How the passive safe pole ZIPpole saves lives: a testimonial from Dirk, a teacher
On 29 December, Goormansstraat in Zandhoven was shaken by a loud bang: Dirk Van Dingenen, suddenly overcome by tiredness, collided with a lamppost. He had fallen asleep at the wheel. Luckily, he was just shaken up. The passive safe pole he hit, a ZIPpole, flattened and probably saved his life.
Tired after a long night flight
“We’d flown back from holiday overnight”, Dirk begins his story. “So I hadn’t had a wink of sleep. We took a taxi from Brussels Airport to Grobbendonk, but when we got home I didn’t feel tired at all. So I decided to go and see my father in the care home. I figured I would just take a nap afterwards.”
Dirk set off for the care home in Zandhoven, a journey of barely 10 minutes. But, on the way, he was overcome by tiredness and nodded off behind the wheel. Dirk: “I woke up in Goormansstraat because I drove onto the verge. I saw that I was heading straight for a lamppost, but didn’t have enough reaction time to avoid it. I collided with the pole sideways on, at around 70 km/h.”
“My car was smashed in at the front on the right-hand side and I came to a stop facing the other way. The pole had gone completely flat and crumpled. I wasn’t hurt at all, apart from a small graze on my hand. I got out and called the emergency services myself. I realise that I was extremely lucky: my brother died 25 years ago in a similar accident with a concrete post.”
The ZIPpole: how it works
Fortunately, the local council in Zandhoven had invested in road safety and installed ZIPpoles from Safety Product. Carolien Willems, managing director of Safety Product, explains how they work: “The ZIPpole is a passive safe pole, specially designed to flatten when someone collides with it. It’s made from a thin sheet of a special type of elastic steel, which is rolled so that the ends overlap. Instead of being welded, they’re riveted together. As soon as one of the rivets gets hit, it breaks off. This triggers a chain reaction in the other rivets, which also break off, so that the pole unzips – that’s why it’s called a ‘ZIPpole’. Due to a combination of the type of steel, the material thickness and the rivets, the pole flattens and the car is brought to a halt.”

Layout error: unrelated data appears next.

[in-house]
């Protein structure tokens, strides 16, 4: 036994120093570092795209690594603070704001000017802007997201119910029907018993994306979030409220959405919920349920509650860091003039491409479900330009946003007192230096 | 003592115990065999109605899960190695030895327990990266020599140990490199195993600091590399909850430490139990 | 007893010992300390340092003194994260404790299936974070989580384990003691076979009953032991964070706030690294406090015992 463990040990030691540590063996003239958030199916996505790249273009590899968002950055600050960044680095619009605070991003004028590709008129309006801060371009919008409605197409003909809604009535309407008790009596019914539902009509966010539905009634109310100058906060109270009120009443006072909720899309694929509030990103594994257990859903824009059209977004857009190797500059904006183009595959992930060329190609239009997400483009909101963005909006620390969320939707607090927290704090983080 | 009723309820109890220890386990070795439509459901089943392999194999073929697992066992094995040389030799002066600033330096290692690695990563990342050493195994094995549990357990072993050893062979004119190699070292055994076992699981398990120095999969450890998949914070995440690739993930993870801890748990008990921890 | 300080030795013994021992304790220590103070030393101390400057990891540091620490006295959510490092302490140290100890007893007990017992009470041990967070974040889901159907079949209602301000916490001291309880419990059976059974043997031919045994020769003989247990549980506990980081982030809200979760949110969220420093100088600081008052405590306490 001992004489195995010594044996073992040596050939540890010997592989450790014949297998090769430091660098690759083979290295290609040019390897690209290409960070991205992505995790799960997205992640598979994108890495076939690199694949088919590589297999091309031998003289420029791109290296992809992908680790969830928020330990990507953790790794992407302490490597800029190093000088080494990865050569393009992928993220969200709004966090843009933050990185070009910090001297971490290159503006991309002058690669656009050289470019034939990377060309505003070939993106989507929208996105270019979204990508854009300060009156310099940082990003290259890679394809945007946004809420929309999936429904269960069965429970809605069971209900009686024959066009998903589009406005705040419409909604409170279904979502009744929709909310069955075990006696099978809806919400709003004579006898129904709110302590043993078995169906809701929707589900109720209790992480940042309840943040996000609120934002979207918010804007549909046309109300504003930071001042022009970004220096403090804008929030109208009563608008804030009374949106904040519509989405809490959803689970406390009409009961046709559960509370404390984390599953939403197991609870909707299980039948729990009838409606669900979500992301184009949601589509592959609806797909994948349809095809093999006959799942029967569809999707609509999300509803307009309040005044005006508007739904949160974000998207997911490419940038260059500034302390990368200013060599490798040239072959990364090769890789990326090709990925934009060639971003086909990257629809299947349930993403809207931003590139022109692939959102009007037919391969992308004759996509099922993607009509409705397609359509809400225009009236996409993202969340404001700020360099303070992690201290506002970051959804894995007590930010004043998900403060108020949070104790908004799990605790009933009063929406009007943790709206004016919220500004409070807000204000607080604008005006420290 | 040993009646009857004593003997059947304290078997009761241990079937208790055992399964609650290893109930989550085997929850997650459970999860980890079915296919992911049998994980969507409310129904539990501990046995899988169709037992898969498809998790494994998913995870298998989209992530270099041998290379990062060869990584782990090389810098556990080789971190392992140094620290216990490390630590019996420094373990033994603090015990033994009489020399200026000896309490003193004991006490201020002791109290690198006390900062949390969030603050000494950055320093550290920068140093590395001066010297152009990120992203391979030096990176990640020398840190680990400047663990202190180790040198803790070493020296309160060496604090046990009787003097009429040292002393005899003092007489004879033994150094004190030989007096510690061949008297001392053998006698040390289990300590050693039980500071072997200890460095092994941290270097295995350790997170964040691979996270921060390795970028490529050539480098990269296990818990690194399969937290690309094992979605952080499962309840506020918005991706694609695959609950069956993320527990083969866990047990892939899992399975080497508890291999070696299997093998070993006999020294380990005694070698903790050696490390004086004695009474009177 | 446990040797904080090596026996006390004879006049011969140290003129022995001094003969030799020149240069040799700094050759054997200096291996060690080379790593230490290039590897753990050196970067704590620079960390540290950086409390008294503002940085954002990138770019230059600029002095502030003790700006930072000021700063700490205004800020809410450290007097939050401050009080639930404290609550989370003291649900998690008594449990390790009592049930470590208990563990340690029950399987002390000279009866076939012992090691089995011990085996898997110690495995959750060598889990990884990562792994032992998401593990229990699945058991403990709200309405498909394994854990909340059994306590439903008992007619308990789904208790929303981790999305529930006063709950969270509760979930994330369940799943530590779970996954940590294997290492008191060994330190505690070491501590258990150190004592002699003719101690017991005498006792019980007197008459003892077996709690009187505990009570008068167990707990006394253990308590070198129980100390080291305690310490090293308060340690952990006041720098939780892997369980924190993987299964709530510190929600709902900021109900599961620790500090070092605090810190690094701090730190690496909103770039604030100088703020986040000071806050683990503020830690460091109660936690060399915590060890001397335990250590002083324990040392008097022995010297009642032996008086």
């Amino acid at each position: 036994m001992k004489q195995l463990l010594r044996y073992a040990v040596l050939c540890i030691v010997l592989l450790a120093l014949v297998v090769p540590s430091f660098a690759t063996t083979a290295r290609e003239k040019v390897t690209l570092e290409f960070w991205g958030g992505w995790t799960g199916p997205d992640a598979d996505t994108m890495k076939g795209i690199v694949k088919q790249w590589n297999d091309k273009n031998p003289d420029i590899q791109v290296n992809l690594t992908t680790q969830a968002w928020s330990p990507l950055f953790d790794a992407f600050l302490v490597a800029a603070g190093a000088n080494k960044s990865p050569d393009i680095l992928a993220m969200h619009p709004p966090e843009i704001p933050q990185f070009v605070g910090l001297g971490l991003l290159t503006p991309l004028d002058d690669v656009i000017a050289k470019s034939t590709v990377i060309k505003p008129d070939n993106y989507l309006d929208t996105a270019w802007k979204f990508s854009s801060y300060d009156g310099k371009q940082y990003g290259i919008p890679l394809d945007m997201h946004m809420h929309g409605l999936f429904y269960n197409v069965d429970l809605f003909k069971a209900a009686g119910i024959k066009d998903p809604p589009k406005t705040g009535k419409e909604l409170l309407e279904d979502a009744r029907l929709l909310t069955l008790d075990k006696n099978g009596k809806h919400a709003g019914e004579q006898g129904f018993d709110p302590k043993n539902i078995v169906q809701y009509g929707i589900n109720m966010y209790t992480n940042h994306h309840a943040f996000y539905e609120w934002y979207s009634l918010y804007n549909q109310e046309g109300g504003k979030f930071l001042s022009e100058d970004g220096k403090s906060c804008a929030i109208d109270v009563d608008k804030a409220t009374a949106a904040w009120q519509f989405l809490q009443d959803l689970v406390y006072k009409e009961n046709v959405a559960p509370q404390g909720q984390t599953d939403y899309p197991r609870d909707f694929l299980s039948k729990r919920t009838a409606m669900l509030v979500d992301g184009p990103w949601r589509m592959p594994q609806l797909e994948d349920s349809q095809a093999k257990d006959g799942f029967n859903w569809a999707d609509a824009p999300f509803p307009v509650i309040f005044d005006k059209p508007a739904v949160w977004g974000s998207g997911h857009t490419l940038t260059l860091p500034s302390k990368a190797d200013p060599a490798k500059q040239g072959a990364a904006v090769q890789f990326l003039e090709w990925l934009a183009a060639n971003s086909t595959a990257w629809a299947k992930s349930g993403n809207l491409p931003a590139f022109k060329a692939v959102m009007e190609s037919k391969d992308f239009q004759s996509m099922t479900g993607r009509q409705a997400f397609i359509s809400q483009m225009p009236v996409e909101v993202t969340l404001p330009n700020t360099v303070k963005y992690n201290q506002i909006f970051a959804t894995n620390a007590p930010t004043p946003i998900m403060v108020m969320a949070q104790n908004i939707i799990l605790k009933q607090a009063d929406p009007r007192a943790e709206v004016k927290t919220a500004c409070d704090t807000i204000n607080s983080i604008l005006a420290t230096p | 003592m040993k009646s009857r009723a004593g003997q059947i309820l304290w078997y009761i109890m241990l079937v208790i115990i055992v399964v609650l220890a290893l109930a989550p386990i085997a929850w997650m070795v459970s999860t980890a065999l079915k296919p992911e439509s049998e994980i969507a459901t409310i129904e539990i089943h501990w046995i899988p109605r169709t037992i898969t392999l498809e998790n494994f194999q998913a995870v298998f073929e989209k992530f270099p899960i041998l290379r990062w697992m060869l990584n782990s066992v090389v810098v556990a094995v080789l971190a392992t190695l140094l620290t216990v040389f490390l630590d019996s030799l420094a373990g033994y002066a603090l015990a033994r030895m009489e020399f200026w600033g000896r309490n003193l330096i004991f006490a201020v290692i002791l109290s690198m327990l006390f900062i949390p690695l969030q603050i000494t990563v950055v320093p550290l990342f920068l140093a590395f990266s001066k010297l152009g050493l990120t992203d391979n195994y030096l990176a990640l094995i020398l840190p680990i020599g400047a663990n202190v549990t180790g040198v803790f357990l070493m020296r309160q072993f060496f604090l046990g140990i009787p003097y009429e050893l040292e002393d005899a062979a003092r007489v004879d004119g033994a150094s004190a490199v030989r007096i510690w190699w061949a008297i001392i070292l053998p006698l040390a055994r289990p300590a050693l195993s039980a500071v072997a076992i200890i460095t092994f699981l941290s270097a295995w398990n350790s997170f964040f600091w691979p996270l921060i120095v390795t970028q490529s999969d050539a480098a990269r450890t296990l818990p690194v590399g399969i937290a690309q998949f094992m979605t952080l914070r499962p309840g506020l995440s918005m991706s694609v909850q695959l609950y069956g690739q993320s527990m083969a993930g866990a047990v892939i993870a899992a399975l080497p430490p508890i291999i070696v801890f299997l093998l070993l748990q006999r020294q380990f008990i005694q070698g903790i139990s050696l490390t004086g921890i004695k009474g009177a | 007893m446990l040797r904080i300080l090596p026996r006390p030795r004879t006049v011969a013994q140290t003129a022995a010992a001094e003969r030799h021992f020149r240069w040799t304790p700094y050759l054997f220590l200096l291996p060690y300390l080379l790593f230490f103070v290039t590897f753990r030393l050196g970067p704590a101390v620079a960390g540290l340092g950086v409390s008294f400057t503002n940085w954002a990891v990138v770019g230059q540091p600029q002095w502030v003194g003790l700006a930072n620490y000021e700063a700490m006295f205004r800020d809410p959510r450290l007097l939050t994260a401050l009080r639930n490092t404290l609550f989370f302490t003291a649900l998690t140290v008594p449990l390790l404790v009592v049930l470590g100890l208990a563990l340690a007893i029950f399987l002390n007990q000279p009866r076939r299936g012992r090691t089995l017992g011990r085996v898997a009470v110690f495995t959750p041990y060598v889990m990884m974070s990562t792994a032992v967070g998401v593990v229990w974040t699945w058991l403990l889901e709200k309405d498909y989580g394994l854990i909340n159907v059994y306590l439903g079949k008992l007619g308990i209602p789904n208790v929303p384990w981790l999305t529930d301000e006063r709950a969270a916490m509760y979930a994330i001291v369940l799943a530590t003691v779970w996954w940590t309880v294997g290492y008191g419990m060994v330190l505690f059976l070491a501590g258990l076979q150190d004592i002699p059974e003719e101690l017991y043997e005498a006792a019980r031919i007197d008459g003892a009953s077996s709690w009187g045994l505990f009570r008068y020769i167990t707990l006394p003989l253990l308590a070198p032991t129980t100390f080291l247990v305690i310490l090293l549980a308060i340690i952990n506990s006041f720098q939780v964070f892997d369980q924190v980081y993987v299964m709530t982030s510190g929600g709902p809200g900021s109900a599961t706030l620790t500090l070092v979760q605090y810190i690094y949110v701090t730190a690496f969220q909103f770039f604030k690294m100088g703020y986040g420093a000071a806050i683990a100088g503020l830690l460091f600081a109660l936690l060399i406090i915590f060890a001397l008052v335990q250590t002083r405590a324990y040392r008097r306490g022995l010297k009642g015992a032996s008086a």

The importance of government institutions
Safety Product makes the ZIPpole, but it’s the councils and authorities – in other words: the owners of the roads – who decide if and where they are installed.
Carolien: “Of course, it isn’t always financially feasible to replace every pole with a passive safe pole, but drawing up a step-by-step plan and providing the most dangerous locations with a passive safe pole is often a first move. They can then look into the ZIPpole as a possible alternative for the other poles when renovating, replacing or laying new roads. It’s only when the authorities decide to invest in safe road infrastructure – including safe verges – that ZIPpoles can make a difference.”
They certainly did for Dirk: “I’m extremely grateful to Zandhoven and hope that they can inspire other local authorities to do the same”, he concludes. “Passive safe poles may not be as attractive an investment as a new sports hall, for example, but the potential impact is enormous.”
Do you want to see ZIPpoles in your area too?